I found that Jacquee lived in New Mexico and made braided-horsehair mementos for people who had lost their mounts, from the horse's hair.  She was a jeweller -- that explained the silver bits and buckles, and the beautifully-scaled and crafted rein chains.  She owned dogs and alpacas -- that explained the fibrous mecates.   I experienced what has since become a common feeling:  surprise that an outsider could do so well, in this, my own closely-guarded and manifestly difficult field of expertise.
I usually have two mental paths to follow when this happens:  I can try to impress them with my own superior work (making them admit I'm better)(beat), or I can try to collect their work, learn more about it, admiring, and hope they'll admit my work has merit (join).  In the majority of cases I have chosen join.  The deciding factor appears to be so deeply buried I can barely detect it, but it has to do with 'liking' or identifying with the artist.  (Read C.S. Lewis' That Hideous Strength for a look at this phenomenon: Why did Jane 'like' the Dimbles?)
Of course, this leaves me right back down with everybody else:  How to obtain these delicious pieces?!  The thrill of the hunt...  In the meantime I take pictures...

At the Regionals, Beth had more tack on her table, and graciously let me photograph it.  (This time I've got my digital Fuji.)
One's hands can almost feel the coarse horsehair mecate reins.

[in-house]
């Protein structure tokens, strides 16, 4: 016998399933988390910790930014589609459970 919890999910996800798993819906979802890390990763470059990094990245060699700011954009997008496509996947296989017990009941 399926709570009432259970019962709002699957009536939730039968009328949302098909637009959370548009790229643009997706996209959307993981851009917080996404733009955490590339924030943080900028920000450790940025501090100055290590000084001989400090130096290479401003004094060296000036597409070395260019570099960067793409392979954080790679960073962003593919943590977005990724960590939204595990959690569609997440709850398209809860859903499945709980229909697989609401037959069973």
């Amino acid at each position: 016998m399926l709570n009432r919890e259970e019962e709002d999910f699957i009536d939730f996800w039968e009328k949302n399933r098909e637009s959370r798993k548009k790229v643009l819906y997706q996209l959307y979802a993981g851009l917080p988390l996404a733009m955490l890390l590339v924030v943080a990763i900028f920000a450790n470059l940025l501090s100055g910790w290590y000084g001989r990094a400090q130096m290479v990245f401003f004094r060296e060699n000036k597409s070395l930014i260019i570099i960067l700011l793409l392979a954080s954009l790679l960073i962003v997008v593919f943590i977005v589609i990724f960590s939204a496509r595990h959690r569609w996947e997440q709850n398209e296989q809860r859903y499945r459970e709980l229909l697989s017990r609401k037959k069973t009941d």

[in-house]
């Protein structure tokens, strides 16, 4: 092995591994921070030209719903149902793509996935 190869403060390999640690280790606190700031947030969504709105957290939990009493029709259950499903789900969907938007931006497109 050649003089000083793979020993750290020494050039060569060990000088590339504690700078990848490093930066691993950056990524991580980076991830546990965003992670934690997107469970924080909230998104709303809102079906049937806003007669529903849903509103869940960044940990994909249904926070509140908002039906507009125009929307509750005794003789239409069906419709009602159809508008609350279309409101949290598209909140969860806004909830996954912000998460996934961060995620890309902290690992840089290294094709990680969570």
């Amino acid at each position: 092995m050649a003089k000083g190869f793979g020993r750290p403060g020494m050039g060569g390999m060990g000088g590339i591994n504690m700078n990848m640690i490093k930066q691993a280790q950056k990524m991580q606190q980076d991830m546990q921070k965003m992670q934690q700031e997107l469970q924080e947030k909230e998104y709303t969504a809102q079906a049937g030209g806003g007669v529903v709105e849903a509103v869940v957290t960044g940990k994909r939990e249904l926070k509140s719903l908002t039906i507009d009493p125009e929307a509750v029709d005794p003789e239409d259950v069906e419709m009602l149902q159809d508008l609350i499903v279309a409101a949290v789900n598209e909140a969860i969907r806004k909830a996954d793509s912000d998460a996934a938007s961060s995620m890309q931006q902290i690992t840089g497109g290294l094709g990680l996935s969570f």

This is a good look at the curbstrap (above).  The bits and buckles aren't just handmade; they're made with the unifying eye of a professional artist.  They match, in other words, and express an Art Deco influence.  It is her style.  At this level of skill, style is the main thing separating and distinguishing artists.
The bosal core is made from horsehair.  I've seen real horsehair bosals... in Mexico! 
This piece has more detail than many a full scale cousin.  Oh, I wish, I wish...

Here is the last view from Beth.  This would be the 'dos reindas' (two reins) phase of the horse's training, wearing both hackamore and bridle.  The same artistic style ensured they fit together.  The camera, alas, distorts the ears.
 I'm going for a close up:

Thanks again: to Beth for her generosity in sharing this gem, to Jacquee for making such quality pieces, and to the crew at RXR for putting up with my judging.  I'm inspired.

Notes from the future:  Starting in January I hope to pursue work on pdf-ing the Guide (this is NOT a curse) and starting my last Lottery silver saddle, the Star Wars set.  I also hope to start making smaller pieces and auctioning them.  It is my intention to make small donations to NAMHSA, spread throughout the year.  The 'grandfathers' (standing orders) will have to wait a while longer.  For more details, see our Tack Orders page of the TSII website:
Tack Orders

Merry Christmas and Happy New Year!